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There are some interesting points that you have made Bubba, you know I did a subject at uni that was all about this kind of stuff it was called 'Rocking the world: The politics of popular music" and in this subject we looked at how music from the days of Tin Pan Alley (20s-40s) right up until now has and had been used as a political instrument and I guess music can be anything you want it to be- there is no set framework on what the content of a song should be, but then again subjectivity always plays such a huge part too as sometimes if you really want to 'read' something into something, then if you look hard enough you just might be able to do so, however I think to answer your question on whether music can be pro war (rather the war against terrorism and therefore patriotic) I think music can be this, however you dont really hear much of it as generally the music that is considered confronting and political (when you look back throughout history) is generally going against the status quo or the mainstream and in the begining rock and roll was originally consdered the 'devil's music' so I guess to have something that is going in accordance with the mainstream, well is it rock and roll?, and is it still consdered confronting even though it is in accordance with what is considered mainstream?- I dont know, but hey if you hear a song that is pro the war against terrorism you will see this as patriotic (thats if this is where your prefereance lies), however please keep in my mind that someone who maybe does not have the same opinion will view the same song as being wrong and proposing a very different view of things, so I guess the one thing to remember is subjectivity, it plays a huge part in ones evaluation and approval of certain texts such a music
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Old 09-05-2002, 10:22 PM   #11
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Quote:
Originally posted by Sicy


That's hilarious!

The 'music' is just a cover up.. this thread is spewing politics.

Nice sig..
I respectfully disagree: one's individual politics need not influence how one answers the question I posed. I could just as easily asked, "Does the sexism Eminem espouse have a place in rock music?" But - between the two recent articles I quoted and a previous discussion on this forum - my topic seemed more timely.

And I ran the signature by Elvis before I started using it: he had no objections. If it allows me to continue enjoying lengthy debates AND keeps others from getting upset and contacting the mods and admins, GREAT: win-win for all involved.

Bubba
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Old 09-05-2002, 10:23 PM   #12
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Good point, Oz: I SHOULD have titled this thread "Pro-war rock songs."

Sorry about that.

(Honestly, I think "Pride" could be considered a patriotic rock song, particularly for those of us who find Martin Luther King to be a patriot, one who joined the ranks of Patrick Henry, Thomas Jefferson, and Abraham Lincoln as one who struggled for liberty.)

Bubba
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Old 09-05-2002, 10:46 PM   #13
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Quote:
Originally posted by Screaming Flower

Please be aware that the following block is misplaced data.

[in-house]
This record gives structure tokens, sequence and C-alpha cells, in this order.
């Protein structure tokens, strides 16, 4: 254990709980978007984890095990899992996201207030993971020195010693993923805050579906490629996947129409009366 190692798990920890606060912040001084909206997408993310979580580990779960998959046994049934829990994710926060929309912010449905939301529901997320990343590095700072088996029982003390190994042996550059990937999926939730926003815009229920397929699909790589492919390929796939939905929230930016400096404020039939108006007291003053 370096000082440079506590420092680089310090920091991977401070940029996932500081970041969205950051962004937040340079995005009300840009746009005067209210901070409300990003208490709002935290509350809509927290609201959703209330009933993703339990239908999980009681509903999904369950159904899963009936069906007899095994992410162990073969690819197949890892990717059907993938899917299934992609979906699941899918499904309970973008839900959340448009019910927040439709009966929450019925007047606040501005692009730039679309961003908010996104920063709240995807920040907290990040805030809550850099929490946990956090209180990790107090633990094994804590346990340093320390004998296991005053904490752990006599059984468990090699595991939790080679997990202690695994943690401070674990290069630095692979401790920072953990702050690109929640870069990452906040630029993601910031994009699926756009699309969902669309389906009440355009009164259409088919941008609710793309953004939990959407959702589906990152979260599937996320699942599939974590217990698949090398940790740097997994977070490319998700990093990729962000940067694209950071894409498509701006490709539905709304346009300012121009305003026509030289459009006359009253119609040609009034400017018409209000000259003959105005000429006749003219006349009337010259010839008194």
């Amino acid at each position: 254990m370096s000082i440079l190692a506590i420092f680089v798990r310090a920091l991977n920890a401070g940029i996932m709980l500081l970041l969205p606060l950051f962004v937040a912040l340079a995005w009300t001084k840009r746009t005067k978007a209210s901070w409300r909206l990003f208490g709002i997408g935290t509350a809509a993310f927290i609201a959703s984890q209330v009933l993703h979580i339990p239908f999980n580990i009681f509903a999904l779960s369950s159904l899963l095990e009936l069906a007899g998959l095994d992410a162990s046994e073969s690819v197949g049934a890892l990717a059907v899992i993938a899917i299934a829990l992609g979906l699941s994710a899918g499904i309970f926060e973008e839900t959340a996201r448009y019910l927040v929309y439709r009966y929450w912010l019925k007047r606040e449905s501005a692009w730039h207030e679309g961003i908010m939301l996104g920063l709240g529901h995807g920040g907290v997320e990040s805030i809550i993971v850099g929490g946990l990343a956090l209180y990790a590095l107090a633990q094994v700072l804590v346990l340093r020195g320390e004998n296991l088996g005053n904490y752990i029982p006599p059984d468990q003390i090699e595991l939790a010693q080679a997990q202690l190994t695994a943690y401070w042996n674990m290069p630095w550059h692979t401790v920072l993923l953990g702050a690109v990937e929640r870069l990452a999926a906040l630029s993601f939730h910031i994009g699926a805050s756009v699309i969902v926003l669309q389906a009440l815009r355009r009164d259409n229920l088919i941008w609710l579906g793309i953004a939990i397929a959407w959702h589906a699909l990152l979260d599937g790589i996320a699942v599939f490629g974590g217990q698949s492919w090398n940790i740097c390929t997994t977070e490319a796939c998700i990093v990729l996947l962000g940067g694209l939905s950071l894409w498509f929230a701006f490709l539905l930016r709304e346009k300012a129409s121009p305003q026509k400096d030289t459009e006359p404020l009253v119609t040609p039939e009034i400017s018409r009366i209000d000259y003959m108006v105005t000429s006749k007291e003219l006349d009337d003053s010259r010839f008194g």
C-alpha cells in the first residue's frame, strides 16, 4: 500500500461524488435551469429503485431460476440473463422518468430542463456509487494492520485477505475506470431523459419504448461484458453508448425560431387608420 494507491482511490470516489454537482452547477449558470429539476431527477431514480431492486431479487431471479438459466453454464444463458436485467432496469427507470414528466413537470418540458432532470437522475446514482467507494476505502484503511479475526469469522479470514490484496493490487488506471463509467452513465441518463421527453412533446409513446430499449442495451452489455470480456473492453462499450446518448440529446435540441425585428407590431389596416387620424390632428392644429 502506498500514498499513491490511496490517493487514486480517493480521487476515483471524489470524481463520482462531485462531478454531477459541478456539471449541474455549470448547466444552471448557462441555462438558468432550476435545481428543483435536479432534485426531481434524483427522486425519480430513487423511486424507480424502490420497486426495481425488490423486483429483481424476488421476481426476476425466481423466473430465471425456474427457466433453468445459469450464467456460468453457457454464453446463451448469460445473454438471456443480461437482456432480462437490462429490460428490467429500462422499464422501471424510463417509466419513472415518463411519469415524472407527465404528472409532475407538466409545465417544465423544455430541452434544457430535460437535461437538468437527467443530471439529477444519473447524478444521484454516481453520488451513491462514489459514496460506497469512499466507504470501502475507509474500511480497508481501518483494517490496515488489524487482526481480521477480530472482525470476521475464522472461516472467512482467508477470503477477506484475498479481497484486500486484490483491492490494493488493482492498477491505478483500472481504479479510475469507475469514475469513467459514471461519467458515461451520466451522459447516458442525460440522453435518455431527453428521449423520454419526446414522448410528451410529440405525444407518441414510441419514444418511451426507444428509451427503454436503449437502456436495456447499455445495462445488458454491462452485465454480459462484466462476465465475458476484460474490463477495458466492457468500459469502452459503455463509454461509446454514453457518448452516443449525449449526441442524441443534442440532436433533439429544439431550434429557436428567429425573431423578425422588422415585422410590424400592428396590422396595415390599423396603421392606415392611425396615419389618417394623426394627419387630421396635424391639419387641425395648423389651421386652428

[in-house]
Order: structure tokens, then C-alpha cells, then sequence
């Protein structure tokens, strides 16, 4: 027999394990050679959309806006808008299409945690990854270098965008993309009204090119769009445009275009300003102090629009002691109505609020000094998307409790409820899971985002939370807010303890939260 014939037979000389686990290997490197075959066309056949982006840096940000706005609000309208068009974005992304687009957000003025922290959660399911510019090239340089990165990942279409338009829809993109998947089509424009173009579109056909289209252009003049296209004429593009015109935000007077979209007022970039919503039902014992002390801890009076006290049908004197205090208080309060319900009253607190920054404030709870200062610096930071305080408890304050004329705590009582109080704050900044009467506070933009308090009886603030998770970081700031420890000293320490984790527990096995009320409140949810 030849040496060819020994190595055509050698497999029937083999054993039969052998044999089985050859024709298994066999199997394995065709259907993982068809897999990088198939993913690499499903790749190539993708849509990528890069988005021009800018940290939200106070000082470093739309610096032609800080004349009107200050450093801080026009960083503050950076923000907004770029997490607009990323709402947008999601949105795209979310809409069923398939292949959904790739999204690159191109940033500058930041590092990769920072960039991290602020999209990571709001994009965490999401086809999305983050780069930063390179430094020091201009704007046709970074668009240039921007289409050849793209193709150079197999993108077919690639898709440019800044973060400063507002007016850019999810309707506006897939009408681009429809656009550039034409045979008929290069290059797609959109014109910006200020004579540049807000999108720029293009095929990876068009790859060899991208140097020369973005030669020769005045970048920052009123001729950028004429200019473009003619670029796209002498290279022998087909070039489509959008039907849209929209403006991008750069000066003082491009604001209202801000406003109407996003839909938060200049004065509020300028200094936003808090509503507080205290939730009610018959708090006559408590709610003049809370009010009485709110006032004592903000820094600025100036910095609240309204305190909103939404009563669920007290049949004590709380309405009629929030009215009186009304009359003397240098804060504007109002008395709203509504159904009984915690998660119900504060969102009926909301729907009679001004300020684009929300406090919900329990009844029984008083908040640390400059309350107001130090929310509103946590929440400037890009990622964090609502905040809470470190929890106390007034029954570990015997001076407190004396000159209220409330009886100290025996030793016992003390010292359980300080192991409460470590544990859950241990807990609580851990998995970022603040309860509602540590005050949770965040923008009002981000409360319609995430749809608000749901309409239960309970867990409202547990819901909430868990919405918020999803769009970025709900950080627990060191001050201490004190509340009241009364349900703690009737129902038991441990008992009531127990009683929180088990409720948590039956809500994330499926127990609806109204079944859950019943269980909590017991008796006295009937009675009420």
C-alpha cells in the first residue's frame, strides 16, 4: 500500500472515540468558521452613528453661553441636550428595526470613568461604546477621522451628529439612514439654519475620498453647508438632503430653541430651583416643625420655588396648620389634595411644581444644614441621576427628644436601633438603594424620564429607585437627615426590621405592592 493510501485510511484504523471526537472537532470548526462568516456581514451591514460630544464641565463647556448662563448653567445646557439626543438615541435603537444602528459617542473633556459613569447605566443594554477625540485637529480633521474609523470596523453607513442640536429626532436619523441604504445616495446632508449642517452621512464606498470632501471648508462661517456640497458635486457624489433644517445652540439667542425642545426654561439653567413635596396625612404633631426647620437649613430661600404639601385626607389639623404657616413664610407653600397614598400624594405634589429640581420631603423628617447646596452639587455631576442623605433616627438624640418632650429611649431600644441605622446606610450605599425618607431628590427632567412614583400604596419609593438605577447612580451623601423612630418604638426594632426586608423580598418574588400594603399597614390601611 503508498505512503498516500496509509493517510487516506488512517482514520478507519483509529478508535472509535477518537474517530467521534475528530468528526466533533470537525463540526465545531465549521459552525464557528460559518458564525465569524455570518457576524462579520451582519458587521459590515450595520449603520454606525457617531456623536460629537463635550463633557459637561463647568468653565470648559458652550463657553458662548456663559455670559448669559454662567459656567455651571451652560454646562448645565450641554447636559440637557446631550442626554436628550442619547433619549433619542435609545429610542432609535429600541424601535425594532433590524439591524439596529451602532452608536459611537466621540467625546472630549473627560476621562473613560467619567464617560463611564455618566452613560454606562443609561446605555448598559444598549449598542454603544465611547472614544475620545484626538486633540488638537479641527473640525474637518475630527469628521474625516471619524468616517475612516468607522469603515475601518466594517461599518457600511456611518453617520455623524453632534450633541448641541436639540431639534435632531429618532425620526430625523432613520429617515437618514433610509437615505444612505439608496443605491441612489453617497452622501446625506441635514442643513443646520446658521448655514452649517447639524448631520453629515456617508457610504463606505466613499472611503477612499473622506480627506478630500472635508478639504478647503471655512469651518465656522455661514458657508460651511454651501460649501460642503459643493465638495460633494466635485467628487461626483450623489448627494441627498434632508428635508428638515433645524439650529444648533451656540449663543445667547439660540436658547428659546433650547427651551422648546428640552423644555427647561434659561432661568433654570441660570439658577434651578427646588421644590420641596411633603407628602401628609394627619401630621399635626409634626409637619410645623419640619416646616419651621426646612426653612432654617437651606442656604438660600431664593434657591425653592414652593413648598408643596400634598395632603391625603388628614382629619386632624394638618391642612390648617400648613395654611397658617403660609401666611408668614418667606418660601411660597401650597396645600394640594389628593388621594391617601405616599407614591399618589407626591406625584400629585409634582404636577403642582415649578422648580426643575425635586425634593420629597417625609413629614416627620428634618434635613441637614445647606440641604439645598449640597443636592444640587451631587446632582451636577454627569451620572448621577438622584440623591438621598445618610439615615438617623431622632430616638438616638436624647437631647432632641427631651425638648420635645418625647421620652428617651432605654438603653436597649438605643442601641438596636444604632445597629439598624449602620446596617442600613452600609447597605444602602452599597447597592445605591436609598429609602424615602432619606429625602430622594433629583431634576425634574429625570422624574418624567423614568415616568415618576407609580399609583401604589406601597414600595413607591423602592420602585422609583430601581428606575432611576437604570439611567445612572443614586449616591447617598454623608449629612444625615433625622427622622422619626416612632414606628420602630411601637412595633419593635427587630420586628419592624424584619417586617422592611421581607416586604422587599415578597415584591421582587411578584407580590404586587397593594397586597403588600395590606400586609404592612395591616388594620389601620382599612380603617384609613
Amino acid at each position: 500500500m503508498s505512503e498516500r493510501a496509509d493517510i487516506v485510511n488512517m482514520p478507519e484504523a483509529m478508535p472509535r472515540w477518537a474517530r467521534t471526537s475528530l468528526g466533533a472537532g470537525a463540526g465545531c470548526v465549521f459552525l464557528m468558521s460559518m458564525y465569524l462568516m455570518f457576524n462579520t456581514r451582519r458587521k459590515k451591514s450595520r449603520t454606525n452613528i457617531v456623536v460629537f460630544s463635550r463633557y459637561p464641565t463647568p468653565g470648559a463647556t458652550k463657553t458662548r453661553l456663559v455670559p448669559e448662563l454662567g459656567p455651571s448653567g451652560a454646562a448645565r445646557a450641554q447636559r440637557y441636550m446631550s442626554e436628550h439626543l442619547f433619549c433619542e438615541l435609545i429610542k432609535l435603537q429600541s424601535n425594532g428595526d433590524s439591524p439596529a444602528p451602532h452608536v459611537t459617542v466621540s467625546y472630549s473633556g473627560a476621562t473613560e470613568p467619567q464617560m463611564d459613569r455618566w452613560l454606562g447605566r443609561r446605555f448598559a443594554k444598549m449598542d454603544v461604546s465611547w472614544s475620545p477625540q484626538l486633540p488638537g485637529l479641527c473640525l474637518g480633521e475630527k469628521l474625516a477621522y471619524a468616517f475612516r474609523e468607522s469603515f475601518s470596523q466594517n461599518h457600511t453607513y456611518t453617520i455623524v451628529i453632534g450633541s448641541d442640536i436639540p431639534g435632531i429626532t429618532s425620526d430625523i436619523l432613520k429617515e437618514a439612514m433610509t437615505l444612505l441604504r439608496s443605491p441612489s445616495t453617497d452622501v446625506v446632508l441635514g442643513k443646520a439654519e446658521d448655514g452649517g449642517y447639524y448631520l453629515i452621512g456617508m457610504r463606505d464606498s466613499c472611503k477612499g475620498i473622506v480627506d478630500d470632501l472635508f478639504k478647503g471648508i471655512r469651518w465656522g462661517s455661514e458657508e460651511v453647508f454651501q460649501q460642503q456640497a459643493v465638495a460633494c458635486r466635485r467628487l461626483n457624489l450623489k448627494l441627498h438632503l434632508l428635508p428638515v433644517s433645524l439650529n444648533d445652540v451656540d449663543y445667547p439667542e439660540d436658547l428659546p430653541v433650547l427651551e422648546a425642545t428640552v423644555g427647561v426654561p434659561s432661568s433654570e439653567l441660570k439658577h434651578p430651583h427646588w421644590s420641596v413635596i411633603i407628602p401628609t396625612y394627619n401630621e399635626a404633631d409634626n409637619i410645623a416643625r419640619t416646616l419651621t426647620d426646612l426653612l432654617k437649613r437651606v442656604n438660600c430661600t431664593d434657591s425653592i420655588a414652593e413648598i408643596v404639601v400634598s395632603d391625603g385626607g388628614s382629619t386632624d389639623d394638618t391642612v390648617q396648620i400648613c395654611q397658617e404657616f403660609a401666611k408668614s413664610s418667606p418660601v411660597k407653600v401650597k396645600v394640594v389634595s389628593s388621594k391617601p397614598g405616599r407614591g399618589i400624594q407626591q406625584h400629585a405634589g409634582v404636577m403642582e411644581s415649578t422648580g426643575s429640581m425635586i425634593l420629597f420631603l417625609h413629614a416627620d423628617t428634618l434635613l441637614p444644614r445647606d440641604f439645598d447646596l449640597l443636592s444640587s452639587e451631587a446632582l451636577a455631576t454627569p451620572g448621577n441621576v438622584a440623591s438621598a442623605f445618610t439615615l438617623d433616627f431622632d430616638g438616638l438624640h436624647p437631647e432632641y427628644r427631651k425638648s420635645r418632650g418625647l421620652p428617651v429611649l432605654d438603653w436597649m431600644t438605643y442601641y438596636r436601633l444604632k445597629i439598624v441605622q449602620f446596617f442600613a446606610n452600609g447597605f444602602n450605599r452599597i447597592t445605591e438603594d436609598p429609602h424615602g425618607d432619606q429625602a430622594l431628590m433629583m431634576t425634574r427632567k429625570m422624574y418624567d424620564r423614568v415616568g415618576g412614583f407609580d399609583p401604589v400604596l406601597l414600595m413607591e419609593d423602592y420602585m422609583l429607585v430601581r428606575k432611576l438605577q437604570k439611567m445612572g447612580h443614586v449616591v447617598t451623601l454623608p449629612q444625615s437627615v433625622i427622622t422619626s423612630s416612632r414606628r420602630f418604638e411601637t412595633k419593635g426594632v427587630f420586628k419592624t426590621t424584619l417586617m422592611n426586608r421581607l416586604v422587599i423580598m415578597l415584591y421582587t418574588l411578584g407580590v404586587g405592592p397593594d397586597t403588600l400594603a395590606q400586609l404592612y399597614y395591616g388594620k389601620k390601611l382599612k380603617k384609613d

doesn't this thread belong in fym?
the only reason it's not is because he can't post there
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Old 09-05-2002, 11:04 PM   #14
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a few things...

do i think theres room in rock for pro war rock songs?

ofcourse there is "room." i wouldnt listen to it, and why would anyone else want to? would that make you feel good about listening to songs of anger directed at saving your fatherland and crushing all who appose it? the way you throw america and God together, everytime you post, (im not gonna lie and im not gonna hide how i feel) pisses me right off. God gives NOT ONE SHIT about stupid boundaries mere humans have layed out to divide each other.

why is this even a question? are you so possessed with war that this is all you think about? why arent you in the army or something?

the war on terrorism is a rediculous term. for one, the united states of america have inflicted far more "terror" on innocent people in afghanistan than everything that happened on 9/11.

how many people died in ny, pa, and washington? 2-300 people, correct?

how many died in afghanistan as a result of allied bombing? 5000-6000...correct?

how many have died in iraq due to sanctions that OBVIOUSLY arent helping, cause if they WERE, then the us wouldnt have to worry about saddam gathering weapons of mass destruction and the need to remove him, then would they?!

ALLLLLL this leads to one thing: WHYYYYY SHOULD there even be pro-war songs at all?! who on earth would want to listen to a battle cry for vengeance?

if your such a good christian do you not believe that you should act as Christ would?

im sorry, i have just watched another war movie, and i simply cannot hack the thought of people wishing to create more chaos in an already chaotic world.

and one last thing...

who gave ANY country the right to decide who CAN and CANNOT bear weapons of mass destruction? who gave ANY country the right to decide which leader is capable of ruling a different land of people?
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Old 09-05-2002, 11:09 PM   #15
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There goes this thread.